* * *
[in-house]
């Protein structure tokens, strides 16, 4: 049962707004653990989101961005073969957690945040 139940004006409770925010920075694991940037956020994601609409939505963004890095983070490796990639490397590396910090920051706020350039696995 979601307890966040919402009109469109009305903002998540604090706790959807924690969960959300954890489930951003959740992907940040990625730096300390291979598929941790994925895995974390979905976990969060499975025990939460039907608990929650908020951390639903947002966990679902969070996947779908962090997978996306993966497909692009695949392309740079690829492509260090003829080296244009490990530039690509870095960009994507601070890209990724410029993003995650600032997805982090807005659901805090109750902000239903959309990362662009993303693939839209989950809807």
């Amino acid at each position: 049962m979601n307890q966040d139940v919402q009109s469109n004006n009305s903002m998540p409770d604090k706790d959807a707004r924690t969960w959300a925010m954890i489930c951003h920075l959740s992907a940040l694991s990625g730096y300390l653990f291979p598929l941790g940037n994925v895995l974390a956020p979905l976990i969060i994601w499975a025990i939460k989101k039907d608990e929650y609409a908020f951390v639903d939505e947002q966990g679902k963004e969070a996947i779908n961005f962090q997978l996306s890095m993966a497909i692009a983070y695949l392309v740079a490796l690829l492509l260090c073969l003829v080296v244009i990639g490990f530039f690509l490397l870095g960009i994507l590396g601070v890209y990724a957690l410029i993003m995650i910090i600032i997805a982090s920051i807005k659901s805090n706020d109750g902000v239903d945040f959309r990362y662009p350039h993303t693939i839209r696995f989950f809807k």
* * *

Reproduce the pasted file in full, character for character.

[in-house]
């Protein structure tokens, strides 16, 4: 049962707004653990989101961005073969957690945040 139940004006409770925010920075694991940037956020994601609409939505963004890095983070490796990639490397590396910090920051706020350039696995 979601307890966040919402009109469109009305903002998540604090706790959807924690969960959300954890489930951003959740992907940040990625730096300390291979598929941790994925895995974390979905976990969060499975025990939460039907608990929650908020951390639903947002966990679902969070996947779908962090997978996306993966497909692009695949392309740079690829492509260090003829080296244009490990530039690509870095960009994507601070890209990724410029993003995650600032997805982090807005659901805090109750902000239903959309990362662009993303693939839209989950809807």
């Amino acid at each position: 049962m979601n307890q966040d139940v919402q009109s469109n004006n009305s903002m998540p409770d604090k706790d959807a707004r924690t969960w959300a925010m954890i489930c951003h920075l959740s992907a940040l694991s990625g730096y300390l653990f291979p598929l941790g940037n994925v895995l974390a956020p979905l976990i969060i994601w499975a025990i939460k989101k039907d608990e929650y609409a908020f951390v639903d939505e947002q966990g679902k963004e969070a996947i779908n961005f962090q997978l996306s890095m993966a497909i692009a983070y695949l392309v740079a490796l690829l492509l260090c073969l003829v080296v244009i990639g490990f530039f690509l490397l870095g960009i994507l590396g601070v890209y990724a957690l410029i993003m995650i910090i600032i997805a982090s920051i807005k659901s805090n706020d109750g902000v239903d945040f959309r990362y662009p350039h993303t693939i839209r696995f989950f809807k």